The Varsity Blues have yet to compete against any OUA teams. However, the 2023 OUA Champions travelled to race yards against Rutgers and Columbia on October 27. The women’s team tied against the Rutgers Scarlet Knights.

Ainsley McMurray and Katie Marovino proved to be strong point scorers for the Blues. Fifth-year McMurray won the 50, 100 and 200 yard free events. Marovino topped the podium in the 500 and 1000 yard free.

The men placed 2nd to the Columbia Lions, with a final score of 172-89. Coming off his Pan Am performances, Mastromatteo won the 100 and 200 yard breast.

The Blue will compete against Florida Atlantic University on November 4.

The Atlantic schools have only competed at Acadia University’s Jack Scholz Invitational so far. The Dalhousie Tigers swept the meet, winning the men’s, women’s and combined categories. The Acadia Axemen and Axewomen finished 2nd in the team rankings, followed by the Memorial University Seahawks.

Dalhousie’s Reagan Crowell placed 1st in the 100, 200, 400, 800 and 4×100 freestyle events. Teammate Logan Sparkes won the 200, 400, 800 free and the 200 IM events. Sparkes also anchored Dalhousie’s gold-medal 4×50 medley relay.

Finally, Sophie Rooney of host school Acadia won four individual golds in the 50 fly, 50 free, 200 medley and 200 back.

All three swimmers represented their schools at the 2023 U SPORTS Championships in February.

The AUS schools will compete at the Amby Legere Invitational, hosted by the University of New Brunswick from November 4-5.


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Current Top 10 Rankings


  1. UBC – 789
  2. Calgary – 553
  3. McGill – 472
  4. Toronto – 370
  5. uOttawa – 123
  6. Lethbridge – 116
  7. Laval – 105
  8. Montréal – 83
  9. McMaster – 73
  10. Dalhousie – 69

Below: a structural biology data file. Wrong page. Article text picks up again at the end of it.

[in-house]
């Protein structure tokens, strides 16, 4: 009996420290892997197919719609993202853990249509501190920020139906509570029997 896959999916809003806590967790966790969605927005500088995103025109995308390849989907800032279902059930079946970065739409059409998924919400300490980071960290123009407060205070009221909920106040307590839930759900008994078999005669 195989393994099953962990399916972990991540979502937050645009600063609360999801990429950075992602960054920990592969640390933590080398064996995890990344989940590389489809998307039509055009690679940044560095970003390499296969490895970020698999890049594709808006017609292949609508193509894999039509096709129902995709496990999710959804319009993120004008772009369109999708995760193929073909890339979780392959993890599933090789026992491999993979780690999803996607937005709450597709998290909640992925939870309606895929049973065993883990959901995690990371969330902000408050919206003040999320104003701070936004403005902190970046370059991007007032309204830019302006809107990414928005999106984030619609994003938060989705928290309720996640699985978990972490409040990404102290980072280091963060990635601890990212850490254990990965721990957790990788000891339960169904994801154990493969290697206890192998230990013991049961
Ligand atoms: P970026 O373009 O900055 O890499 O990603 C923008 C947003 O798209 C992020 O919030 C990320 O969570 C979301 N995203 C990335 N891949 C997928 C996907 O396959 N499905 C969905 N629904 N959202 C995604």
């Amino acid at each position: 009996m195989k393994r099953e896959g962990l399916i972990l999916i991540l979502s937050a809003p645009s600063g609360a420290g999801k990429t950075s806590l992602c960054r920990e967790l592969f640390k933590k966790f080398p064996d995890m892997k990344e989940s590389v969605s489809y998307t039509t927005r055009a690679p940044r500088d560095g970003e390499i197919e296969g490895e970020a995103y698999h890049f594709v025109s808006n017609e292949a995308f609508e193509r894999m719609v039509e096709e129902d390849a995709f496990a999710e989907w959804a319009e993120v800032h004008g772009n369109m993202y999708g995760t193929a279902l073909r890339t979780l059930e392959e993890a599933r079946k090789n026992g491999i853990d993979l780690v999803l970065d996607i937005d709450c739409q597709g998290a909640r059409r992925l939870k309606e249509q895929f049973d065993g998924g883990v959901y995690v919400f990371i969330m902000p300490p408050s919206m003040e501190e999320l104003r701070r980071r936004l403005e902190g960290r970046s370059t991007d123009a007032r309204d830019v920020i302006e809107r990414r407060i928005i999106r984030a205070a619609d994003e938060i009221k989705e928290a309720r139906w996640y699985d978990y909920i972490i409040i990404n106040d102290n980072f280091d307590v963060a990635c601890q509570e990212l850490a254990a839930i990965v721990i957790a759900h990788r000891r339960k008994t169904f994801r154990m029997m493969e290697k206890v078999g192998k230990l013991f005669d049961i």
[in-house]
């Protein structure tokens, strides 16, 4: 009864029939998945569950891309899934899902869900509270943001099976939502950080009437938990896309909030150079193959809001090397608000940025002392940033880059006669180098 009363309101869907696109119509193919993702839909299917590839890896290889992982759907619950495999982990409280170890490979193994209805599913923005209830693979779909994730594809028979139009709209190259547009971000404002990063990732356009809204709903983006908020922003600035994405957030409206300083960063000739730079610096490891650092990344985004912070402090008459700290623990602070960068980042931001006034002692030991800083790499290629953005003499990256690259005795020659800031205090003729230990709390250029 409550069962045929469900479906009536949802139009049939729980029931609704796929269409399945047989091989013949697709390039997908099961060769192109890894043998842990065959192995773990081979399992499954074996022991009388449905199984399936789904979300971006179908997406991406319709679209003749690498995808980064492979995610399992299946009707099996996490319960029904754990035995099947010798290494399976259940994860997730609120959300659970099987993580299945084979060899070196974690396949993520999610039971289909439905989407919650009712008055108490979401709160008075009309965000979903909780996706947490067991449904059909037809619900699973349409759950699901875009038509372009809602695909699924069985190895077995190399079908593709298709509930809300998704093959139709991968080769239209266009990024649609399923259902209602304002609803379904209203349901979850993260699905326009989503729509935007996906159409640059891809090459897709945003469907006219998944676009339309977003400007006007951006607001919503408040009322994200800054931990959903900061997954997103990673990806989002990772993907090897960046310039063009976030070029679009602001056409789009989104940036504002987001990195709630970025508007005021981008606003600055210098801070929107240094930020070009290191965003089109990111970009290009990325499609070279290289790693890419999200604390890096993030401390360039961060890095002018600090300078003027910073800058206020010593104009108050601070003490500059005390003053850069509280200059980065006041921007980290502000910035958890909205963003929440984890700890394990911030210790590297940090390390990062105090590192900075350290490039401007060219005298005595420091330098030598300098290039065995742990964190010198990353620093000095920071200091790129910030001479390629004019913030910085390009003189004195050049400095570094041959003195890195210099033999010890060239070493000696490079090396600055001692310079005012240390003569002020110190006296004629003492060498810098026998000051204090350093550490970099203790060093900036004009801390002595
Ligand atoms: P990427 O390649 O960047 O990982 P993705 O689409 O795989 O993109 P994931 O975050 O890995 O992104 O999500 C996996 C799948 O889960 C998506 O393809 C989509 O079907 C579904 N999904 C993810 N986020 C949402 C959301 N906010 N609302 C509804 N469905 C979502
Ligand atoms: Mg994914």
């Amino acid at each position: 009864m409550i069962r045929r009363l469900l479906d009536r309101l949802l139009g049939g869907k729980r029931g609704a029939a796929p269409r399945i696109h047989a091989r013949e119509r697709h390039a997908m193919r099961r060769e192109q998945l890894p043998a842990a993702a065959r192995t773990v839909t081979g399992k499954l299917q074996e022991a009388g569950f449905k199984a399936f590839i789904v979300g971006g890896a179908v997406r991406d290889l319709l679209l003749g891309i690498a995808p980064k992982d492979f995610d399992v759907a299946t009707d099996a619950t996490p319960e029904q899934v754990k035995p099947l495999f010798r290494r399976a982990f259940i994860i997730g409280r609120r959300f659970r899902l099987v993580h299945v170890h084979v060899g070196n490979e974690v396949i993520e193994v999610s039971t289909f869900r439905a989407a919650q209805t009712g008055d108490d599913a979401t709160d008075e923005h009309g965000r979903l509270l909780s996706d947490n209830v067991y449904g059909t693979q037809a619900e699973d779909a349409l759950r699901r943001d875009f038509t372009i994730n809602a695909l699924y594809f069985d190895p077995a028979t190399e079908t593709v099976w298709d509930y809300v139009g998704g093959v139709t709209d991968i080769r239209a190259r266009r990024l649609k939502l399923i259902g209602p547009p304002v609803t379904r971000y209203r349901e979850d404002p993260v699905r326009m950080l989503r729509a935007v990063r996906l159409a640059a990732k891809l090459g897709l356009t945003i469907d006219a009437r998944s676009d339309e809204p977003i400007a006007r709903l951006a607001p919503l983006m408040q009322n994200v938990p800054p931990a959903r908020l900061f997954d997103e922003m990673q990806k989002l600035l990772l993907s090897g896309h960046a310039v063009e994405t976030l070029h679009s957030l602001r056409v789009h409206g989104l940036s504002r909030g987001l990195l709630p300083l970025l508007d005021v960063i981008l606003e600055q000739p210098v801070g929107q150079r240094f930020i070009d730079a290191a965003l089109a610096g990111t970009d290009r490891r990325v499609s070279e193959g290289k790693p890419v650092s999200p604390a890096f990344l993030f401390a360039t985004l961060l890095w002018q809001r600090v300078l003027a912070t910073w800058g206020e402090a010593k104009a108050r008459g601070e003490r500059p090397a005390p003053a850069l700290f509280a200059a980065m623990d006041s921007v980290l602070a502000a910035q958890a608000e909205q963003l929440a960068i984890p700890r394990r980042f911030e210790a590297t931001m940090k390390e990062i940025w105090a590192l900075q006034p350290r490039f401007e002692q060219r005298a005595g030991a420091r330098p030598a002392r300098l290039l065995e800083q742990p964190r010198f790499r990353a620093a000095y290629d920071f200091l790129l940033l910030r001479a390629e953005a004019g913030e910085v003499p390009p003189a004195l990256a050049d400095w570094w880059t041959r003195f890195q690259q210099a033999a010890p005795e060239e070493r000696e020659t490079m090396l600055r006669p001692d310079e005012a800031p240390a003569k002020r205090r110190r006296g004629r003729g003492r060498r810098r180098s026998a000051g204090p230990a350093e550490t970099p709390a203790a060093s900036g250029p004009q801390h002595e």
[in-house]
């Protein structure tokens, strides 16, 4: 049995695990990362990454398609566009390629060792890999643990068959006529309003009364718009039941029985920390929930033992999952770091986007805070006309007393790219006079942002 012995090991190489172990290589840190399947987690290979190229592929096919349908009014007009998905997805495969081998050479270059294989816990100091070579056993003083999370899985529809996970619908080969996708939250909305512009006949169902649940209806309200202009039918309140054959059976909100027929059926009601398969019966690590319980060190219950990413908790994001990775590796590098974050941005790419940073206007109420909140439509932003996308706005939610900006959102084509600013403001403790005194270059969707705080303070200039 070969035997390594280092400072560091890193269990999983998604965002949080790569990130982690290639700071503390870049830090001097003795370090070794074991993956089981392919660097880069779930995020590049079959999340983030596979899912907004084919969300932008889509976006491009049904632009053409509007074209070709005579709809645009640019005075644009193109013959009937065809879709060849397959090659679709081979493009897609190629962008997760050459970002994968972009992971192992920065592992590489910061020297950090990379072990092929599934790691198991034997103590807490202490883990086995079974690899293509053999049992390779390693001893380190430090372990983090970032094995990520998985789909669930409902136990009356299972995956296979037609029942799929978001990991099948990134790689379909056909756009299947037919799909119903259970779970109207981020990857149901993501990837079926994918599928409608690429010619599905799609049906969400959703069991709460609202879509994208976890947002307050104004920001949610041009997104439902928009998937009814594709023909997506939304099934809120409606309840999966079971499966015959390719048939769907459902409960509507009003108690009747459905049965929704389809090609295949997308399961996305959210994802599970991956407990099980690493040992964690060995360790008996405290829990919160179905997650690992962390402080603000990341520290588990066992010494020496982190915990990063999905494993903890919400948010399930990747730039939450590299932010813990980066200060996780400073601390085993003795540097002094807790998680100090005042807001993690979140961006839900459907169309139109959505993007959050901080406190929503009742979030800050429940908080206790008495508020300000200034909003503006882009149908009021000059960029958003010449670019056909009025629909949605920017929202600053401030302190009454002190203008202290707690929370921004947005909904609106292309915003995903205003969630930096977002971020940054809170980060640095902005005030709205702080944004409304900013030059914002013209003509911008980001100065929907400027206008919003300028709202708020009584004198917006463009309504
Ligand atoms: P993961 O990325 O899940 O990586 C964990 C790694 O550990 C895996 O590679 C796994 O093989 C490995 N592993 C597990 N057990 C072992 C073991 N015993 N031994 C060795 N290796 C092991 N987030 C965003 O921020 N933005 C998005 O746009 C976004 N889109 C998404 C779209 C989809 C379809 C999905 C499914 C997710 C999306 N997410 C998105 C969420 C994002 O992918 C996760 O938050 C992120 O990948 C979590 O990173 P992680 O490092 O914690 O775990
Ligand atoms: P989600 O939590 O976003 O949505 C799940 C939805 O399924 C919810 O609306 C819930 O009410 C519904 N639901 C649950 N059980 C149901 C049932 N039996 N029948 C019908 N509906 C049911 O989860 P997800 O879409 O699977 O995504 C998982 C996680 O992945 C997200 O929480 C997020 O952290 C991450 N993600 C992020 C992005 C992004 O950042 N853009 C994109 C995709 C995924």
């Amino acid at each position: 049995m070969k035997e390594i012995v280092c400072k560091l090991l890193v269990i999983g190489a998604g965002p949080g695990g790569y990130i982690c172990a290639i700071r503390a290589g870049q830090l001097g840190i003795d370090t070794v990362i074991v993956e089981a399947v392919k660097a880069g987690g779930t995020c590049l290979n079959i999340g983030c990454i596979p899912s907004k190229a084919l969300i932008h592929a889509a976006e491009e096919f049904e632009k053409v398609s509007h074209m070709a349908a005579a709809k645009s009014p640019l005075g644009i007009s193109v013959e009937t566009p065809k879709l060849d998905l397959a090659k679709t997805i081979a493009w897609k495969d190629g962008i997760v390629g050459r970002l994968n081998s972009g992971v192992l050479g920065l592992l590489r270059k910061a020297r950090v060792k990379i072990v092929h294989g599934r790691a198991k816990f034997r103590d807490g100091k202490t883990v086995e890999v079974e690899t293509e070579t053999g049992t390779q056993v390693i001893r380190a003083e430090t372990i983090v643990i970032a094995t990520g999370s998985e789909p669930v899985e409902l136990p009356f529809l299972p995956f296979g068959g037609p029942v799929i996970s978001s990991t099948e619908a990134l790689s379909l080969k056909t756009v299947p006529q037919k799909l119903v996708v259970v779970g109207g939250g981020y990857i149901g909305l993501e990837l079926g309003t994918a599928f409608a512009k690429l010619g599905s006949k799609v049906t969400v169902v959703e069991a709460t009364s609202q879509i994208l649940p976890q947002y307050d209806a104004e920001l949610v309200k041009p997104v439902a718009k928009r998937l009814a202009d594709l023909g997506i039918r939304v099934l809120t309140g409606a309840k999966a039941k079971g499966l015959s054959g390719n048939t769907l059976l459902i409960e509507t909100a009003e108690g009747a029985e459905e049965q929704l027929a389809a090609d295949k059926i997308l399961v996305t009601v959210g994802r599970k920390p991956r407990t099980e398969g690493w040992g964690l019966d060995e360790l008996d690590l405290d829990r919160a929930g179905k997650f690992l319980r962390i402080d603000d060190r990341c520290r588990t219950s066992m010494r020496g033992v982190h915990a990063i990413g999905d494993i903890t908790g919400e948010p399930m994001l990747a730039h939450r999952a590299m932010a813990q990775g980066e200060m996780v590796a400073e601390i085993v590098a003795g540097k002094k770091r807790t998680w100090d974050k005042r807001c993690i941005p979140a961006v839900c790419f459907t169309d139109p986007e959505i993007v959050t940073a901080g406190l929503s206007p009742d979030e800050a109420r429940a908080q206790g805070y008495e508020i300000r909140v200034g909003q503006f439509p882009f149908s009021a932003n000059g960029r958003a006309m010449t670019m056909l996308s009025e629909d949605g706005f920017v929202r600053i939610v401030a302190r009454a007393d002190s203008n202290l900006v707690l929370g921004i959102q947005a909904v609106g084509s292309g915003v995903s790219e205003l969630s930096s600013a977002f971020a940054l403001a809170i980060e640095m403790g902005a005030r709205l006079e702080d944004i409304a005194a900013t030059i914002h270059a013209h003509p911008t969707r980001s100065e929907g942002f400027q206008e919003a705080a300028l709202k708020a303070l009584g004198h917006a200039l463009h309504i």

1. McGill – 513
  2. UBC – 470
  3. Calgary – 352
  4. Toronto – 287
  5. uOttawa – 267
  6. Laval – 213
  7. Lethbridge – 189
  8. Montréal – 89
  9. McMaster – 74
  10. uAlberta – 72


Ella Milloy is a reporter, digital content creator and former competitive swimmer based in Ottawa. Her work has appeared in Capital CurrentThe Canadian Baseball Network and The McGill Tribune. She has also done coverage for Swimming Canada, Swim Alberta and SportBrand Canada Inc.

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4 months ago

Isn’t this Stephen Caulkins 7th year of his undergrad?

Reply to  Javier
4 months ago

He first started training with Denver in the 2016-17 season according to swimrankings, so that would make this year #8 of undergrad if he went straight through, I feel like there must have been a break in there somewhere.

To be fair I don’t see him on the Dinos 2023-24 roster on their website so maybe he wrapped up his studies last year?

4 months ago

I expect big things from the Regina Cougars this year

Bo Swims
Reply to  Adrian
4 months ago

We’ll see at Canada West pretty quick…

4 months ago

Unfortunately the UOttawa GeeGees pool is still under construction and was supposed to be completed in July. Their training is seriously affected. Hope for their sake this situation changes soon!!